Contending with outbreaks of smallpox and other contagious diseases in the teeming 19th-century metropolis was a way of life: New York City founded its health department to address the yellow fever epidemic in 1793; cholera gripped the city for decades in the mid-1800s, and in the previous smallpox outbreak of 1894, as many as 150 smallpox cases per month were being reported.
Accordingly, as of 1893, controversial state legislation sanctioned the vaccination of schoolchildren and the exclusion of unvaccinated students from public schools.
After much debate, the court granted the city the right to exclude unvaccinated students from public schools, but ruled it unconstitutional to quarantine citizens who had not contracted smallpox and that “to vaccinate a person against his will, without legal authority to do so, would be an assault.”
Despite that vaccination reduced the smallpox mortality rate from a one-in-two chance to 1-in-75—and perhaps more importantly to New York City’s health officials at the time, that it could help limit the spreading of the disease—legislation around mandating it was more controversial in 1901-02 than it is today. Before scientist Louis T. Wright developed the intradermal smallpox vaccine (administered via a needle under the skin) in 1918, administering the vaccine involved cutting, scraping, and a wicked scar. It was little understood by the general public. Plus, it had been reported to lead to serious illness in itself. As more Americans encountered vaccines at the start of the 20th century, anti-vaccination leagues and societies sprung up across the country.
How could New York City’s health authorities convince people to undergo this procedure when it was so widely feared and little understood, and how could they make such a thing compulsory—even for only the highest risk populations—without being demonized by an increasingly anti-vaccination public?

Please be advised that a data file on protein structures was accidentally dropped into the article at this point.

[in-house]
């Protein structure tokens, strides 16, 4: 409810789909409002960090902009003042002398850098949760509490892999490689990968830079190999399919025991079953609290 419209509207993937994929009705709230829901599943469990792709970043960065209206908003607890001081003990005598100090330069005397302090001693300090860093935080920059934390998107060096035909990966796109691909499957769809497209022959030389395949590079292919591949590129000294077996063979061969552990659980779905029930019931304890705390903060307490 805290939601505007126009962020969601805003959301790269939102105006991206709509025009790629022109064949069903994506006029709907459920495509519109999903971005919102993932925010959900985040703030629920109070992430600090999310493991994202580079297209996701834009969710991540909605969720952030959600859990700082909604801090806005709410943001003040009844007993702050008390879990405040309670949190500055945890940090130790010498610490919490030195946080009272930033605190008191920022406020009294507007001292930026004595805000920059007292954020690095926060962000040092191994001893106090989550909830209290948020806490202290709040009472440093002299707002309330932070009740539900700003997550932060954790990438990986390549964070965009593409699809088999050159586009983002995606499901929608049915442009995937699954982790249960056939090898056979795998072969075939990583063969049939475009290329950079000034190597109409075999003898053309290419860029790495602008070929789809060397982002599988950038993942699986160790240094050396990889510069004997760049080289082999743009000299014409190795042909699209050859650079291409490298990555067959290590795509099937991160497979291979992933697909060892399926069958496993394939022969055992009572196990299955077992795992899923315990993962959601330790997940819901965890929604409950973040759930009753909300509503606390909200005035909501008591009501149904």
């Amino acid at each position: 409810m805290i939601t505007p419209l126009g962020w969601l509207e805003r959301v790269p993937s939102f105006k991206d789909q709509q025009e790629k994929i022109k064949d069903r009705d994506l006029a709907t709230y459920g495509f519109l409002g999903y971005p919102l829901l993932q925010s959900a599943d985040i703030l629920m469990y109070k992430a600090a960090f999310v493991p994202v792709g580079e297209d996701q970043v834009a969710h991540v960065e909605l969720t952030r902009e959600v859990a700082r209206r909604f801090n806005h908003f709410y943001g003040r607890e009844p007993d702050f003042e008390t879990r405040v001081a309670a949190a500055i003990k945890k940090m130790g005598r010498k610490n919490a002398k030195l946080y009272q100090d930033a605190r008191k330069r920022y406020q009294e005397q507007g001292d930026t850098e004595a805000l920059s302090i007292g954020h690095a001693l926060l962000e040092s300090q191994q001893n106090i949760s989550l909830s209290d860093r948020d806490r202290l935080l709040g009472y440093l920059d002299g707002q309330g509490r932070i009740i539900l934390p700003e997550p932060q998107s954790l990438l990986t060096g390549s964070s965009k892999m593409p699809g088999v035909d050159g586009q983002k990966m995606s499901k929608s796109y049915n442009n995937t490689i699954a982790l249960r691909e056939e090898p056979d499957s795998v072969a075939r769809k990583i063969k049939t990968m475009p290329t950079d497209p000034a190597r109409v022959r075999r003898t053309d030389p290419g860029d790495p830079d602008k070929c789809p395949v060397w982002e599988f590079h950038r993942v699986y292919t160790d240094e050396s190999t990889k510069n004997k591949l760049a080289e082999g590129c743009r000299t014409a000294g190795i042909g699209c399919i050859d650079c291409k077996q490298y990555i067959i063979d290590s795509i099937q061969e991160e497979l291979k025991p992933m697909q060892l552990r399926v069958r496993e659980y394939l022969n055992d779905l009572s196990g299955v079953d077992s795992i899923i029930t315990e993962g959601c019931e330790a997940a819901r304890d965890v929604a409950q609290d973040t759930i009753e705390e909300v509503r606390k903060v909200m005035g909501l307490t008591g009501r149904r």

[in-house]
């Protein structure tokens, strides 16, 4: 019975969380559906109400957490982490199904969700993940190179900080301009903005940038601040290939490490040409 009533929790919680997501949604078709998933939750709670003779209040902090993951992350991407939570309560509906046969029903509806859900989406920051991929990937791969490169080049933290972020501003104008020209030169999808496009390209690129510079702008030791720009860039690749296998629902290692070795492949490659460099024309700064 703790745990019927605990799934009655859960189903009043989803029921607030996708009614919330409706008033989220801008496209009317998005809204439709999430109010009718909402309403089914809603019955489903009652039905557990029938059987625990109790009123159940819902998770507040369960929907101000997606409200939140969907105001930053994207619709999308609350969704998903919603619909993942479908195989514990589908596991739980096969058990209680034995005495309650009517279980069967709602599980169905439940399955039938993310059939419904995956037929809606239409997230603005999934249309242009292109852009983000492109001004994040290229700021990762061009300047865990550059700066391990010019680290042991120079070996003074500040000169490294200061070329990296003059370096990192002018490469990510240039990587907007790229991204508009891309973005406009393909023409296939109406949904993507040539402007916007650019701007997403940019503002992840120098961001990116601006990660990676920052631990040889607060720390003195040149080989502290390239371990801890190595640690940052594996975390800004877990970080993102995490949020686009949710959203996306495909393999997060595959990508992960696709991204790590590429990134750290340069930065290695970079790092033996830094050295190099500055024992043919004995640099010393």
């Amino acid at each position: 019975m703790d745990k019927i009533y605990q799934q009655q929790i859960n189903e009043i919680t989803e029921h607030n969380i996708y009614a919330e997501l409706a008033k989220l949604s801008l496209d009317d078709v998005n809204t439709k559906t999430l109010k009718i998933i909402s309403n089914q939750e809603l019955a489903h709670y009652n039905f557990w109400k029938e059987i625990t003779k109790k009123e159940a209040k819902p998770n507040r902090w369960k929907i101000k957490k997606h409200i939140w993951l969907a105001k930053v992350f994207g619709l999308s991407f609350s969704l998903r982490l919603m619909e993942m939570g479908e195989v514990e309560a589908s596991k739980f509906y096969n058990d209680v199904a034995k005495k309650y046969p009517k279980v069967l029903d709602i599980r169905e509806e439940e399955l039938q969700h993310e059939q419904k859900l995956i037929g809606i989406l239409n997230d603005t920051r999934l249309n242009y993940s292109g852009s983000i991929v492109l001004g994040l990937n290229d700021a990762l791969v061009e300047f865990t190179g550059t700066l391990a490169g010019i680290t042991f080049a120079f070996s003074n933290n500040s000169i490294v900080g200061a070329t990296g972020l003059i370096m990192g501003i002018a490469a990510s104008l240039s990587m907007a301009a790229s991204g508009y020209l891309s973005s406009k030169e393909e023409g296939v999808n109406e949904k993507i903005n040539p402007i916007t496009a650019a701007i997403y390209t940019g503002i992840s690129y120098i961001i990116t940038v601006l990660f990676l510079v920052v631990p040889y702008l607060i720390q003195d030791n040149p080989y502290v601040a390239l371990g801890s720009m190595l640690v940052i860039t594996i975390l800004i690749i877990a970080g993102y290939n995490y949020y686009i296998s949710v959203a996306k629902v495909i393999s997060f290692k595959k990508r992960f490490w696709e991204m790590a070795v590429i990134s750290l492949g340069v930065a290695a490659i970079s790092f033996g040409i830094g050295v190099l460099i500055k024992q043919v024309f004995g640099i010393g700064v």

Their strategy centered on low income—often immigrant—neighborhoods, and it came with a rash of misinformation.
On January 2, 1901, the Washington, D.C. Evening Times reported that two young women escaped from doctors intending to take them away to North Brother Island. Florence Lederer, 27, and her friend Nelie Riley, 24, “showed unquestionable signs of smallpox,” sanitation superintendent Dillingham said, but were spry enough to escape from their apartment on Carmine Street in Greenwich Village and flee authorities, sleeping in a boarding house and hiding out “in the back rooms of saloons” until they were apprehended. They were coerced into providing a list of every place they visited while on the lam; subsequently, every saloon and boarding house in which they sought refuge was quarantined, every person on site vaccinated, and each space fumigated with formaldehyde according to protocol.
Five days later—now a month before the week of raids on the Upper East Side—the president of the New York Health Board, Michael Murphy, declared falsely there was “absolutely no truth” in charges that the health department had forcibly entered the homes of citizens nor vaccinated them against their wills.
The week after the raid, on February 6, New Orleans’ The Times Democrat would report on an interview with one Clifford Colgate Moore. New York was indeed in the throes of “an epidemic,” Moore, a doctor, declared, with 20,000 cases of smallpox and counting. “Authorities withheld the exact information on the subject,” he said, “because of the holiday shopping business. It was not deemed advisable to injure trade by announcing an epidemic of smallpox.” That the city had resorted to “compulsory vaccination” was noted in the headline.
“Rot! Rot! That’s all rot!,” Blauvelt maintained to the New York Times in a response on February 10. He refuted most everything Moore told the Times Democrat article, further stating he’d never heard of Moore (a Brooklyn native with degrees from the Brooklyn Polytechnic Institute and the College of Physicians and Surgeons at Columbia University), nor had anyone working at the New York hospitals with which Moore was supposedly affiliated. He disputed that the city was forcing vaccinations on citizens, and most of all, he disputed Moore’s figures. “The number of cases in Manhattan has certainly been within 200 all told,” Blauvelt insisted, citing fewer than a dozen in Brooklyn total since late the previous year.